Music inspired by a break-up is nothing new. Usually this music is just the result of the artist trying to express how they feel at a moment in time, that period of sadness directly following the end of a relationship; This is not true of Vulnicura. Instead of focusing on a single period, Bjork uses this album to chronologically document the entire break-up process.
Album opener, “Stonemilker”, takes place 9 months before the separation, when Bjork is beginning to notice the connection with her partner starting to close. As the album cover depicts, she is an “open-chested” individual who never hesitates to share her feelings and emotions. Her partner, on the other hand, has “coagulated”; getting him to share is like “milking a stone”, causing the relationship to fall out of balance.
The emotional core of this album is not the lyrics, however, but the strings. Plenty of modern music utilizes strings to embellish and adorn songs, but for Vulnicura, the strings form the very basis for the songs themselves. This is all too apparent on “Stonemilker”. The strings on this song are gorgeous and so emotionally expressive that her soulful vocals and lyrics only feel like a beautiful accompaniment to the strings. Even the minimal beats on the song melt and dissipate into the open spaces left by the strings; instead of carrying the rhythm they just follow the flow of the orchestrations.
Taking place 4 months later, “Lionsong” demonstrates the complex emotions of not knowing whether or not the relationship will recover or continue to crumble. “Maybe he will come out of this, maybe he won’t […] I’d just like to know”. Sometimes it’s much preferable to know that a relationship is going to end so that you can prepare yourself, rather than feeling like a helpless bystander watching your partner distance herself more and more.
Musically this song continues the trend of complex string arrangements, however the beats seem to take more precedence in the development of the song, which allows the strings to take a backseat at times. In typical Bjork fashion, these fluttering beats tend to stay interesting and evolve while simultaneously retaining the same rhythm. While the beats still feel inherently Bjork, Arca’s programming assistance is likely responsible for adding some more color into the mutating timbres. This song also features some interesting vocal processing that seems to add to the emotional complexity felt in the vocals.
Fittingly, the last song on Side A is also the last song to take place before the separation. “History of Touches” describes sex as the final crossroads that brings back floods of “wondrous”, intimate memories and simultaneously signifies the end of the relationship. This song stands out musically because it is the only song not to feature strings, as well as the only song where Arca handled all of the programming herself. There are no beats, however, only an electronic choir of shimmering synths and minimal sub bass that support Bjork’s vocals and leave them sounding as naked and vulnerable as her lyrics.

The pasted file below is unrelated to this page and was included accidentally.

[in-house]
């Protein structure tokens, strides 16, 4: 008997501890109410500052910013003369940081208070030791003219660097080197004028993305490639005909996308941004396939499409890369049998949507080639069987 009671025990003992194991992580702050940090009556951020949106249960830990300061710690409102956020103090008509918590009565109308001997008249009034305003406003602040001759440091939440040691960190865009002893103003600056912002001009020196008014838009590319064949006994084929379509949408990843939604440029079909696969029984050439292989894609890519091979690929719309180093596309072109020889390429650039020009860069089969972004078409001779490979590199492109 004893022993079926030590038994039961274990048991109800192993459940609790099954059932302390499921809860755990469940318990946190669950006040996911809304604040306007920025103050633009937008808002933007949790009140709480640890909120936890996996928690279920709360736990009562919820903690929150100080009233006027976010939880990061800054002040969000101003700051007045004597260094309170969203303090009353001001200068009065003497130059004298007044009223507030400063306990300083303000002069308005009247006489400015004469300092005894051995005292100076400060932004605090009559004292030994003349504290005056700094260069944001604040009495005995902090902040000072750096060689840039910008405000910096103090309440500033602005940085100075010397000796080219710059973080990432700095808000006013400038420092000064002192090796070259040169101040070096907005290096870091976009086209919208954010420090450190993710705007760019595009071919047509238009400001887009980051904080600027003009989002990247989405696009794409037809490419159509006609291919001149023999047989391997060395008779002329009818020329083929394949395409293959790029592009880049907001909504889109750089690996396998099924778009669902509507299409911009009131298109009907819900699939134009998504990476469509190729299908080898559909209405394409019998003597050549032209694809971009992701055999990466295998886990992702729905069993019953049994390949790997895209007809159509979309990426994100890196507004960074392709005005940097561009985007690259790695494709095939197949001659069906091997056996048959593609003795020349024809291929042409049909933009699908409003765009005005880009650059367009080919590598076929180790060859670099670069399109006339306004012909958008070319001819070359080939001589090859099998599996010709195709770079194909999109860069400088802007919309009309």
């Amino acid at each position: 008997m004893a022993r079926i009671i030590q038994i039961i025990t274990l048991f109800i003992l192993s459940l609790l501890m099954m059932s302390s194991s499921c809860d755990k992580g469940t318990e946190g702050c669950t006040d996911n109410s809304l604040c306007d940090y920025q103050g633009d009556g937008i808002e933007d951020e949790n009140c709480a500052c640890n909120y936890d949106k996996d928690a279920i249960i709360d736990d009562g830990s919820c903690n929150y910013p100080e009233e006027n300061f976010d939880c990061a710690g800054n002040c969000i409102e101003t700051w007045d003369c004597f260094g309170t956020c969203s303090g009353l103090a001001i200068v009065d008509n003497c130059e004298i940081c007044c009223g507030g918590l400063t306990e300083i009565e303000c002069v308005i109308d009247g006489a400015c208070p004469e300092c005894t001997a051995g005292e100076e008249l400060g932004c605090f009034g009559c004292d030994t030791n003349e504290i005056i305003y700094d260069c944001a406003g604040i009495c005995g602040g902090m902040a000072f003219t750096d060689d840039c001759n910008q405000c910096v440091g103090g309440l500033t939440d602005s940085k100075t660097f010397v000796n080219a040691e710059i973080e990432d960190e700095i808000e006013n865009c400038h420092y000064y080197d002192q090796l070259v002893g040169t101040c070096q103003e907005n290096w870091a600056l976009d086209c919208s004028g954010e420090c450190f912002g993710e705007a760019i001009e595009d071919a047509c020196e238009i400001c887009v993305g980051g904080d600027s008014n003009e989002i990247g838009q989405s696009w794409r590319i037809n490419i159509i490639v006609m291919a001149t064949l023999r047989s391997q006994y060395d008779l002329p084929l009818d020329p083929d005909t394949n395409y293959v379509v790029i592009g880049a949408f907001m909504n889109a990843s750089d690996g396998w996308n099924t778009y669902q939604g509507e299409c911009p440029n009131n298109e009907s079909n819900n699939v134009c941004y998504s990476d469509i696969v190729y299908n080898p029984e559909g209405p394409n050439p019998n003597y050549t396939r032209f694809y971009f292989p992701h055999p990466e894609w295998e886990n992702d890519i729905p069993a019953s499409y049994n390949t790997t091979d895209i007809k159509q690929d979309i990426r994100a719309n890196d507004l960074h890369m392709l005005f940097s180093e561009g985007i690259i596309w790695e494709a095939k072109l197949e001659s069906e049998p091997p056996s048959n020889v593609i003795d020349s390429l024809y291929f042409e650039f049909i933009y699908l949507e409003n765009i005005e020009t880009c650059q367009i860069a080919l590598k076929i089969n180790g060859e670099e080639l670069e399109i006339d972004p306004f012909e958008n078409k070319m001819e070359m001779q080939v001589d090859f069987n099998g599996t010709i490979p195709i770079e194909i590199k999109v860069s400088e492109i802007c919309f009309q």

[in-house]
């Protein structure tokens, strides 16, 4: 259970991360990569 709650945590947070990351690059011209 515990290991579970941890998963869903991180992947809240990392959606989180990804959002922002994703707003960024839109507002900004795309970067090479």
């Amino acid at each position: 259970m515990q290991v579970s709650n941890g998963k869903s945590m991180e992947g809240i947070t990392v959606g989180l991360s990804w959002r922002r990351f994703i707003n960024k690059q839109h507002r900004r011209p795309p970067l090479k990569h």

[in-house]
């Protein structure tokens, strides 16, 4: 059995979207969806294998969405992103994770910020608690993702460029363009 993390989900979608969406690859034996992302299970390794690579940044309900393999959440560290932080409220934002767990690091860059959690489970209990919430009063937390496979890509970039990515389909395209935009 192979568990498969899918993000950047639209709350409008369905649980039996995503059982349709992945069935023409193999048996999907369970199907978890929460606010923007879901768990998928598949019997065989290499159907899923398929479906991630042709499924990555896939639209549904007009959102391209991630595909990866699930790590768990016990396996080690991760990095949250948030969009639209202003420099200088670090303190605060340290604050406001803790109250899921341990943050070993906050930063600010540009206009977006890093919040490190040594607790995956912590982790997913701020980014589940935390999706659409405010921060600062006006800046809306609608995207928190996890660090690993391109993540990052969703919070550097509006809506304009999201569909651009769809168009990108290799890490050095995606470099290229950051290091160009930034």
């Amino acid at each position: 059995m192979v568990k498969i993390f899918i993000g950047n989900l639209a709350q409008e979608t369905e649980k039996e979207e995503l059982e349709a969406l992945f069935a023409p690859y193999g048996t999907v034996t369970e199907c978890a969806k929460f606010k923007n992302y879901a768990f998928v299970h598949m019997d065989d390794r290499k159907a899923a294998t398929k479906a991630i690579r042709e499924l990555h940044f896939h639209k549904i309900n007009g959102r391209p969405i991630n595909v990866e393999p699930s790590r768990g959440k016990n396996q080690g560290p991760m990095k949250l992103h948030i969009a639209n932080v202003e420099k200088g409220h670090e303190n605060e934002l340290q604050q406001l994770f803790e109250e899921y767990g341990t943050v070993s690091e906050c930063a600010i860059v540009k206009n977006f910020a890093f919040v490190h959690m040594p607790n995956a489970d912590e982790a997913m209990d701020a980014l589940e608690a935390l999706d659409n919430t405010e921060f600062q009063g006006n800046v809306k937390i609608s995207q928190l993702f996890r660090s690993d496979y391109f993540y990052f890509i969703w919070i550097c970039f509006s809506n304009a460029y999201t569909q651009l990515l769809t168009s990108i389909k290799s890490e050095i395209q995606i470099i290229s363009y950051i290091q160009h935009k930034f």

The songs on Side B take place in the months directly after the break-up; this is a universal period of pain and suffering that almost anyone can relate to. As a result, the songs here serve as the emotional catharsis of the entire album. They are both extremely long (10 and 8 minutes, respectively) and experience many emotional peaks and valleys. Bjork has stated that the only way she could deal with the pain was to write the strings, which makes it no surprise that the strings are the backbone of the songwriting.
This is all too obvious on “Black Lake”, where beautiful, flowing strings start off the song. Lyrics about her “suffering being” come in sounding mournful and broken, playing back and forth with the slow, swelling strings. After the first verse, the song fades into nothing but a minimal string drone that sounds like the bows are barely touching the strings. Another mournful verse comes in. This time her lyrics of “drowning in an ocean” are supported by a minimal beat consisting of nothing but a washed out bass drum bubbling underneath the surface. Again the verse fades into another string drone, this time the drone feeling slightly more full. This constant ebb and flow gives the impression of Bjork trying to move forward, but giving up whenever her strength seems to desert her. The third verse continues this slow development, adding more percussive elements into the beat as she sings about her soul being “torn apart” and her spirit being “broken”. After the fourth verse the kick drum starts to pulses louder and louder as more and more percussive elements are thrown into the mix. This time the vocals give way to a fully realized beat, with the string drone crescendoing beneath the surface. Once this crescendo reaches its peak, the vocals kick in, accompanied the fullest beat heard on the album so far. The verse-drone-verse-drone structure continues for the entire song, creating a juxtaposition between spareness and fullness as each verse seems to develop with stronger vocals and more enveloping beats. This continues until the final verse mimics Bjork’s lyrics of burning off “layer by layer”, and the instruments and vocals dissipate into one final, hopeless string drone.